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Robin Clifford’s “Nebraska” Takes a Road Trip to Nowhere

In response to Robin Clifford’s 393‑word review of Nebraska on Reeling Reviews

By ,

Robin Clifford really wants you to know that Nebraska is about small town sensibilities, heartland aesthetics, middle America, real townsfolk and midwestern values. It’s also about life in provincial hamlets in the heartland of America. And also living in small towns. In America. Get the idea?

Clifford abuses every cliché in the book in describing Alexander Payne’s new film in his review “Nebraska,” a meandering mess of half thoughts, personal tangents, non-sequiturs and limp metaphors.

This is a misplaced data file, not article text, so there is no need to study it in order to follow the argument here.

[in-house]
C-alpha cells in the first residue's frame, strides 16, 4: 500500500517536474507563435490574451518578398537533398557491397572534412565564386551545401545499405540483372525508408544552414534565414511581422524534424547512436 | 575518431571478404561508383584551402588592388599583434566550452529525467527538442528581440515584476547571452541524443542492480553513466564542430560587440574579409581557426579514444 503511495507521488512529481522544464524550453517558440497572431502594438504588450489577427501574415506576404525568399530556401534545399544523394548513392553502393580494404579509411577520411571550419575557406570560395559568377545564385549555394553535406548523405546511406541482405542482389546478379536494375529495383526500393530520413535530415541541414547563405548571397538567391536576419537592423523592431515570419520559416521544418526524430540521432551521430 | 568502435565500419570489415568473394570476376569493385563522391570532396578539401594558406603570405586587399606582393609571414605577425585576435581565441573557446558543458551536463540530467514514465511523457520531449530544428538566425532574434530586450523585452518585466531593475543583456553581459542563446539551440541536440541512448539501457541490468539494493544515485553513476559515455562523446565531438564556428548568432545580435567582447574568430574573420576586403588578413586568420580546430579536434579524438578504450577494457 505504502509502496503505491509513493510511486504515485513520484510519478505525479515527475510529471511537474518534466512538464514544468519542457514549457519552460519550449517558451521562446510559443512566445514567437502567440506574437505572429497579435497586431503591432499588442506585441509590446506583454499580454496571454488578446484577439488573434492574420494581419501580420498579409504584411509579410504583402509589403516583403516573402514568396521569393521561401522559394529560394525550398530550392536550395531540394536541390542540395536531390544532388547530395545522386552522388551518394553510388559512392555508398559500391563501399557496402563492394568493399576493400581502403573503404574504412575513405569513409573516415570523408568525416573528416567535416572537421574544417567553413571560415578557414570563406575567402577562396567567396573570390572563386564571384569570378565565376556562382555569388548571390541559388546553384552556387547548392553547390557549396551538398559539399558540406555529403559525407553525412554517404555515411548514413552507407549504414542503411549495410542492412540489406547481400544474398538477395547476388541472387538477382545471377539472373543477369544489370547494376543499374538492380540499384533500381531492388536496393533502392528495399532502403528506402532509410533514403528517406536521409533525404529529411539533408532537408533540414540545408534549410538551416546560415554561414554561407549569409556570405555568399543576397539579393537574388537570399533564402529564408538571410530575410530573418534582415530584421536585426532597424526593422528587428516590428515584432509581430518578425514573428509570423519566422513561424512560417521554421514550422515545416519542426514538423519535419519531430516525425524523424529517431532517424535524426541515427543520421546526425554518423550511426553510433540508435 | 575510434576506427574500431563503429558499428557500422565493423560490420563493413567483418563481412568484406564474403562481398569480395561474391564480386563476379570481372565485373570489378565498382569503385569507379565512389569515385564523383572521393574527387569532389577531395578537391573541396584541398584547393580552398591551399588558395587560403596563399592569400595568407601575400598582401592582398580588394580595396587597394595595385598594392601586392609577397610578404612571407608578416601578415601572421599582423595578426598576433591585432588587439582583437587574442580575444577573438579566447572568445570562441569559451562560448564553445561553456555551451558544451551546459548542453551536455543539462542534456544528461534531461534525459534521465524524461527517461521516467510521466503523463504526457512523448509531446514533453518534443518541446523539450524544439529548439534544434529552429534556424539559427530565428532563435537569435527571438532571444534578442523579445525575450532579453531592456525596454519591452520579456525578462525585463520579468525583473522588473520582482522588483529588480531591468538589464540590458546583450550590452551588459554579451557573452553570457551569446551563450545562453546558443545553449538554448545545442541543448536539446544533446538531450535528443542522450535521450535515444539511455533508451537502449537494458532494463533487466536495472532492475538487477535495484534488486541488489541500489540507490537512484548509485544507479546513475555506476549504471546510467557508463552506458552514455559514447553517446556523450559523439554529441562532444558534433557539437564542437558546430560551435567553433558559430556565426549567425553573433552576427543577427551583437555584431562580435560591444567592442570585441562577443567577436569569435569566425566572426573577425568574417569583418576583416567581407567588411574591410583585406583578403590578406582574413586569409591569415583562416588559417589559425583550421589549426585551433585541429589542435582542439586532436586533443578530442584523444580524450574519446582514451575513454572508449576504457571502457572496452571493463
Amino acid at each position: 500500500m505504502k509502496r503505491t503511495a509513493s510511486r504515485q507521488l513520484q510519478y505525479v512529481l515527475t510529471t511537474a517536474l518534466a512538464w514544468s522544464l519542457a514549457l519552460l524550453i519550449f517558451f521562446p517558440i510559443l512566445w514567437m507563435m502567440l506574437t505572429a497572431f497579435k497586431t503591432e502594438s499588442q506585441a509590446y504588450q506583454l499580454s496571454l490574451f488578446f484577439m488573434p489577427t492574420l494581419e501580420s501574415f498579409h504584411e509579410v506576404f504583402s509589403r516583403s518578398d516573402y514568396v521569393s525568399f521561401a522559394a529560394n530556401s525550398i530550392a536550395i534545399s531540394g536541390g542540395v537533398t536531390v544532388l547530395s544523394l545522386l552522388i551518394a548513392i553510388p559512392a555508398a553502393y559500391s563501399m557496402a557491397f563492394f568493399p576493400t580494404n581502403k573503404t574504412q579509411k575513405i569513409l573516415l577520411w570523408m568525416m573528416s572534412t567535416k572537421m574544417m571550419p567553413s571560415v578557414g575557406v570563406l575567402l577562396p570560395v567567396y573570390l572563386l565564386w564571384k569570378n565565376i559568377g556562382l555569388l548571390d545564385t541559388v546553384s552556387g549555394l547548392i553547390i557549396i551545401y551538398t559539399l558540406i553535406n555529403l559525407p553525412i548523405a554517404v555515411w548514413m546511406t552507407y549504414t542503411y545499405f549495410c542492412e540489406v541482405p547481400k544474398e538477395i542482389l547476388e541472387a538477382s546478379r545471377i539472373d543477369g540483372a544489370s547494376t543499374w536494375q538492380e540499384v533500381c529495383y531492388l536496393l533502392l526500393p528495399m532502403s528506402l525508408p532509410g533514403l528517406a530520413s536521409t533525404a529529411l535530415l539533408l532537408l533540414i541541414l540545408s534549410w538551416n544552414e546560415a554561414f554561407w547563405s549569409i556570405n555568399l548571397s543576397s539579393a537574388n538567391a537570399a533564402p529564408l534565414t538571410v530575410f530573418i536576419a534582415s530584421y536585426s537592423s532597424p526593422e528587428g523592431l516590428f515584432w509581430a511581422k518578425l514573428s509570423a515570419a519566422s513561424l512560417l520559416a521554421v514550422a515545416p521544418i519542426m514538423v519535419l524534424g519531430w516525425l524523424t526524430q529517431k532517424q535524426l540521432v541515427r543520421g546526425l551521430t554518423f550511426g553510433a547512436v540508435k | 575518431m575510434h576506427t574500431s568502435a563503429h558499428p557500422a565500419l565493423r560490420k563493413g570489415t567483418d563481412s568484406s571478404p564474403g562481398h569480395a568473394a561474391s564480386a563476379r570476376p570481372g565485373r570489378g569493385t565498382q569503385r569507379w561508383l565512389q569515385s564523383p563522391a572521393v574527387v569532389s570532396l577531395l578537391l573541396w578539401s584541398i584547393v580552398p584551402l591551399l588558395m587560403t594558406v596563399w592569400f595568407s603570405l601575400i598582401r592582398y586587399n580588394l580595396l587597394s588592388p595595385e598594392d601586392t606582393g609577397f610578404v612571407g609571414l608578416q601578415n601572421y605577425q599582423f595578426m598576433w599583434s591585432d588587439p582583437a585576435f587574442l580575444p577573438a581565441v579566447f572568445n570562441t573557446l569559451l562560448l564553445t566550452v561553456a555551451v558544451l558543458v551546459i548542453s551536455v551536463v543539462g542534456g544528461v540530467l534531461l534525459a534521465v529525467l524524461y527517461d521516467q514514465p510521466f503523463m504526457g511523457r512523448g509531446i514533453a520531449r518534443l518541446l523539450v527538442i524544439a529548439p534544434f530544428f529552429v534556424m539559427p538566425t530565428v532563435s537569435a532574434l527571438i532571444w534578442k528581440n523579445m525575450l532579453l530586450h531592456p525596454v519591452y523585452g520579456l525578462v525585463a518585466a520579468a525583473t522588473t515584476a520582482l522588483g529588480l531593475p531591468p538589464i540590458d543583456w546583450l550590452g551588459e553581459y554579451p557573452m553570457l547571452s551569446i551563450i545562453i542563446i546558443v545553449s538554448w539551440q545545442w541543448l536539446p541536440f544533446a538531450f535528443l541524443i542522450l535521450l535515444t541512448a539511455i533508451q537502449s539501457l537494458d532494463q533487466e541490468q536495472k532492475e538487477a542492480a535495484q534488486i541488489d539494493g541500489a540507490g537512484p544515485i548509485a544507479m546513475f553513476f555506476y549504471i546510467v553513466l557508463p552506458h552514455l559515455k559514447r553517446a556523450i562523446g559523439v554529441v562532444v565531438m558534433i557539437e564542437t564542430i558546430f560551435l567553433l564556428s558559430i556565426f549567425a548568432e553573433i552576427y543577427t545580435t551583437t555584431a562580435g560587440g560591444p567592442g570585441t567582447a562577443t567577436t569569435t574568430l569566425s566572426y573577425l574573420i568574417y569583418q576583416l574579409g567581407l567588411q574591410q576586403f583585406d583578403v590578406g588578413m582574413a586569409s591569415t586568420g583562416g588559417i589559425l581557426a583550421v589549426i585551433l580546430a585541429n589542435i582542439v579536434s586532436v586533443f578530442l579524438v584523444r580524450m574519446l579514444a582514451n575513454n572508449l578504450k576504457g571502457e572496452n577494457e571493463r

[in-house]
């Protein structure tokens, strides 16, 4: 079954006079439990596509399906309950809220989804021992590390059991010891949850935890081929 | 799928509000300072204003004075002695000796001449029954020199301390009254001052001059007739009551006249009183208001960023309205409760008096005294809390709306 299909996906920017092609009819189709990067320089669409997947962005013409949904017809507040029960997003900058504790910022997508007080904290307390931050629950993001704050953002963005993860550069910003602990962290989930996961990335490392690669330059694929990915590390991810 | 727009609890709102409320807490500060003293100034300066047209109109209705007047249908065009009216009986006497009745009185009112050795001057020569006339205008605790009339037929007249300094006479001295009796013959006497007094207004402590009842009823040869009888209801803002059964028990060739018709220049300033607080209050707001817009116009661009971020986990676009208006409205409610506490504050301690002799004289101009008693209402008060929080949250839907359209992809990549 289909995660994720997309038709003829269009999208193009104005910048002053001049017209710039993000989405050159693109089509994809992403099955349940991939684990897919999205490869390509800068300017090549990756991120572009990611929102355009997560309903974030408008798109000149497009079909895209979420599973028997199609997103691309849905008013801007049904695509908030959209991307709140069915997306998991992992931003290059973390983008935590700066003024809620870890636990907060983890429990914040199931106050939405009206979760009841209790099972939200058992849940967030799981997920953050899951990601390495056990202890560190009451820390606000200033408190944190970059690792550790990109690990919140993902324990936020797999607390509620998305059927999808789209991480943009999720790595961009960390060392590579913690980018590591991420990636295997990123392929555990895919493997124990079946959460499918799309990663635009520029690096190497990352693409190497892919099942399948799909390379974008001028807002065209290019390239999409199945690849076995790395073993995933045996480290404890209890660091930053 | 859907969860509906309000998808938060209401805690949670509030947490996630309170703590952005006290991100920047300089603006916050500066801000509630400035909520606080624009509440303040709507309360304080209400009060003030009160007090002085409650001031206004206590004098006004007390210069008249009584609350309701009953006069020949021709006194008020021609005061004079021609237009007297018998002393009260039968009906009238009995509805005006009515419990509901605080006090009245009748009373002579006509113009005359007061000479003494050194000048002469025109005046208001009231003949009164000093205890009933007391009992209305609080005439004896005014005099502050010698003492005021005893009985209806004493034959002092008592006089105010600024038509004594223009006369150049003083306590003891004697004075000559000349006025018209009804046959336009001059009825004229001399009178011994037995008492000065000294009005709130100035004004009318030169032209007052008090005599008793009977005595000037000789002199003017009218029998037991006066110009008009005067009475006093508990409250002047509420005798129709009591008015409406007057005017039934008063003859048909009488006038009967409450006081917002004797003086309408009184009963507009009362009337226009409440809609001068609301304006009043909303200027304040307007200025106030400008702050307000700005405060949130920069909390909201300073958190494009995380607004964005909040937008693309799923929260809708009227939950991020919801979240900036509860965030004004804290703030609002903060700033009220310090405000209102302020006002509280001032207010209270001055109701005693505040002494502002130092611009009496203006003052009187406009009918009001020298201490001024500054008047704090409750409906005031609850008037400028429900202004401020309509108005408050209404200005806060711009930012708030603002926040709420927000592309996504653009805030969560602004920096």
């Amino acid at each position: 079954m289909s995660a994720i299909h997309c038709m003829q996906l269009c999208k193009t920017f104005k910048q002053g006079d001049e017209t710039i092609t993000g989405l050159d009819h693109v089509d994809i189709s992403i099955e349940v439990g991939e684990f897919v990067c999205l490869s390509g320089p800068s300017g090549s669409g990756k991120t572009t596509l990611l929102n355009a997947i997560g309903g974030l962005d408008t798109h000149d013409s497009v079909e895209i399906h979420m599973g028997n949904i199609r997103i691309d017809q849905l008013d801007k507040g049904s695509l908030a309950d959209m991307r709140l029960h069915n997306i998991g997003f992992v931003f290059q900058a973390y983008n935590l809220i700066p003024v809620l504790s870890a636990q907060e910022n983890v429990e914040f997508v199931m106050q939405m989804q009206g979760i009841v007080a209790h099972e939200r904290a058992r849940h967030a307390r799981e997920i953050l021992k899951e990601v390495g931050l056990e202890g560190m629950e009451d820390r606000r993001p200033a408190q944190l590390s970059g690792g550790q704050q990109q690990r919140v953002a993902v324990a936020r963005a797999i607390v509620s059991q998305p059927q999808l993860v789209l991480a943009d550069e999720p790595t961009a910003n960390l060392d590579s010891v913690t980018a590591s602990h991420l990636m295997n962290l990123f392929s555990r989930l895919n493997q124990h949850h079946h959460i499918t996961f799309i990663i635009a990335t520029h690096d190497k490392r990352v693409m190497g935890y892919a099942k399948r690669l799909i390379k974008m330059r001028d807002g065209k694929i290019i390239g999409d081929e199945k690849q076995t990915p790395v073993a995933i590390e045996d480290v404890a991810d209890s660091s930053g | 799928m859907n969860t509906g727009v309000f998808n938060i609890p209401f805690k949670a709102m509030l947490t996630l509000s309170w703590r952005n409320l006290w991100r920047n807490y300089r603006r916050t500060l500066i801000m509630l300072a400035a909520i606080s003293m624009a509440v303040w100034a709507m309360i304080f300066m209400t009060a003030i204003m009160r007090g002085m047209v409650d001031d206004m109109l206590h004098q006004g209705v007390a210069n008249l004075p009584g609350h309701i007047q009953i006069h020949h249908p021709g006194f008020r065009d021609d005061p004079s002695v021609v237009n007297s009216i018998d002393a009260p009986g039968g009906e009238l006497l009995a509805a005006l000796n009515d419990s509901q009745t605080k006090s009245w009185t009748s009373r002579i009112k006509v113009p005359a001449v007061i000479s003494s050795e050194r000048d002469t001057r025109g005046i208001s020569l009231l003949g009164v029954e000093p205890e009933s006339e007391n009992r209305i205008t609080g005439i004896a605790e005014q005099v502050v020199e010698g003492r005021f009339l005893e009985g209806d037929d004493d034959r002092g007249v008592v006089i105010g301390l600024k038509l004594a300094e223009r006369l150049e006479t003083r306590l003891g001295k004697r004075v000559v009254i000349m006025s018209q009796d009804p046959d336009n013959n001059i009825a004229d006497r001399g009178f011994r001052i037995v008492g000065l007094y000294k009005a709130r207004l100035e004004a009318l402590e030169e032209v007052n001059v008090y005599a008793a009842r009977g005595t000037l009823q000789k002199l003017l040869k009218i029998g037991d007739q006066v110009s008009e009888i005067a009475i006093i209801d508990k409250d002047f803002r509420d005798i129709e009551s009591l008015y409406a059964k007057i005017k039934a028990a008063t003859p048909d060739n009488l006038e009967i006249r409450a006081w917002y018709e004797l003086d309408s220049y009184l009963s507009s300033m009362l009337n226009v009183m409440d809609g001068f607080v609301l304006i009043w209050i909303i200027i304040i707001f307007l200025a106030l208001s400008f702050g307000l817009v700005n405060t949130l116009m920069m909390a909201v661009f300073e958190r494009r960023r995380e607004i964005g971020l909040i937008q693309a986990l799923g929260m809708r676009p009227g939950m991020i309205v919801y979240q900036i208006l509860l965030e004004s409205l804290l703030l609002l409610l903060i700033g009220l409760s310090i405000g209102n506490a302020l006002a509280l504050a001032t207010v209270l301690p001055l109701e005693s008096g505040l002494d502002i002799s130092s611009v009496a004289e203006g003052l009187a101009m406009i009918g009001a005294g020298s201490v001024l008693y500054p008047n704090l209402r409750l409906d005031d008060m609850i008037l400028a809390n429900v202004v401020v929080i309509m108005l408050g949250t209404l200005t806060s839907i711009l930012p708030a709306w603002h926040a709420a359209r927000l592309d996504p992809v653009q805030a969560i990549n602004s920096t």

Where do you begin critiquing this thing?

First, the writing is so muddled it’s difficult to even suss out Clifford’s meaning at times. Some of this can be attributed to the careless punctuation and frequent typos, but even when logic isn’t being trampled and the laws of grammar flouted, the prose lurches and stumbles like Mary Shelley’s monster.

Clifford can’t properly explain himself, so he revisits the same point several times, even in the span of one sentence, lending the piece all the flow of a brick house.

What little critique exists here gets lost in the confusion and Clifford keeps injecting irrelevant interjections; he grew up in Maine, the middle class is shrinking, the film reminds him of his relationship with his father. These would all be great if they were tied to some criticism of the film, but they just feel like empty one-off statements in a useless review.    

Quality of Writing Quality of Argument Spoiler Avoidance Presentation